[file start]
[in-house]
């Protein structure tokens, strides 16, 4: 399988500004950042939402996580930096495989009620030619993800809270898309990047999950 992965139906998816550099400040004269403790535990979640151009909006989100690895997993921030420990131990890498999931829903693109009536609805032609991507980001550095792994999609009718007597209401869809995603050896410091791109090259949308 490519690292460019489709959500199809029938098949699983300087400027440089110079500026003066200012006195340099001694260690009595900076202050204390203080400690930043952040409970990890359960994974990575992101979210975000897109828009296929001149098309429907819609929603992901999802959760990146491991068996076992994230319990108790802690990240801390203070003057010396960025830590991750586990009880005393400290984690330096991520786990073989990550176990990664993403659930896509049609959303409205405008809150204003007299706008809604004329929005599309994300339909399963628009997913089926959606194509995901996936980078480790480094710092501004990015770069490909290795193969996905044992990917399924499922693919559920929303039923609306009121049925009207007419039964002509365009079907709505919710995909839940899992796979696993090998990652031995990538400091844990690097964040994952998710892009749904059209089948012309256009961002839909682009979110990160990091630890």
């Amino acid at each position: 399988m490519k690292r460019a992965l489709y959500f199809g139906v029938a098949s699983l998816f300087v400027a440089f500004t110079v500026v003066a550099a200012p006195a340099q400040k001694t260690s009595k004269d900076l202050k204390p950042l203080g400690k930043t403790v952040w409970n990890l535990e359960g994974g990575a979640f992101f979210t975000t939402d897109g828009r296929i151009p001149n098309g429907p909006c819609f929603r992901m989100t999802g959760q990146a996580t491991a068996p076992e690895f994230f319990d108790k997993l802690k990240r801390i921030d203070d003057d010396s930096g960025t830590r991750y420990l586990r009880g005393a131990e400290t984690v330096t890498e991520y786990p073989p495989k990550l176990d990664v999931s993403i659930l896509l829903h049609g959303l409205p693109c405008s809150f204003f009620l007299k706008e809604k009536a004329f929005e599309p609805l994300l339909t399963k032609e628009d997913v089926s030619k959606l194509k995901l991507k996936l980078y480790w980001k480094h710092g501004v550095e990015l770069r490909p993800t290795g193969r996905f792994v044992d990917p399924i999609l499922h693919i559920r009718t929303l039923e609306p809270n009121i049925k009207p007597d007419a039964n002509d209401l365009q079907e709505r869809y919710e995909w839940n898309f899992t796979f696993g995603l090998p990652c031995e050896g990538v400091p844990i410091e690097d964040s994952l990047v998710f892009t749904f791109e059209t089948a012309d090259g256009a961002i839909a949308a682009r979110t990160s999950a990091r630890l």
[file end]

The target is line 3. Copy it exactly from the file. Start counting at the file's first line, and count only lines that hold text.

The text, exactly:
């Amino acid at each position: 399988m490519k690292r460019a992965l489709y959500f199809g139906v029938a098949s699983l998816f300087v400027a440089f500004t110079v500026v003066a550099a200012p006195a340099q400040k001694t260690s009595k004269d900076l202050k204390p950042l203080g400690k930043t403790v952040w409970n990890l535990e359960g994974g990575a979640f992101f979210t975000t939402d897109g828009r296929i151009p001149n098309g429907p909006c819609f929603r992901m989100t999802g959760q990146a996580t491991a068996p076992e690895f994230f319990d108790k997993l802690k990240r801390i921030d203070d003057d010396s930096g960025t830590r991750y420990l586990r009880g005393a131990e400290t984690v330096t890498e991520y786990p073989p495989k990550l176990d990664v999931s993403i659930l896509l829903h049609g959303l409205p693109c405008s809150f204003f009620l007299k706008e809604k009536a004329f929005e599309p609805l994300l339909t399963k032609e628009d997913v089926s030619k959606l194509k995901l991507k996936l980078y480790w980001k480094h710092g501004v550095e990015l770069r490909p993800t290795g193969r996905f792994v044992d990917p399924i999609l499922h693919i559920r009718t929303l039923e609306p809270n009121i049925k009207p007597d007419a039964n002509d209401l365009q079907e709505r869809y919710e995909w839940n898309f899992t796979f696993g995603l090998p990652c031995e050896g990538v400091p844990i410091e690097d964040s994952l990047v998710f892009t749904f791109e059209t089948a012309d090259g256009a961002i839909a949308a682009r979110t990160s999950a990091r630890l």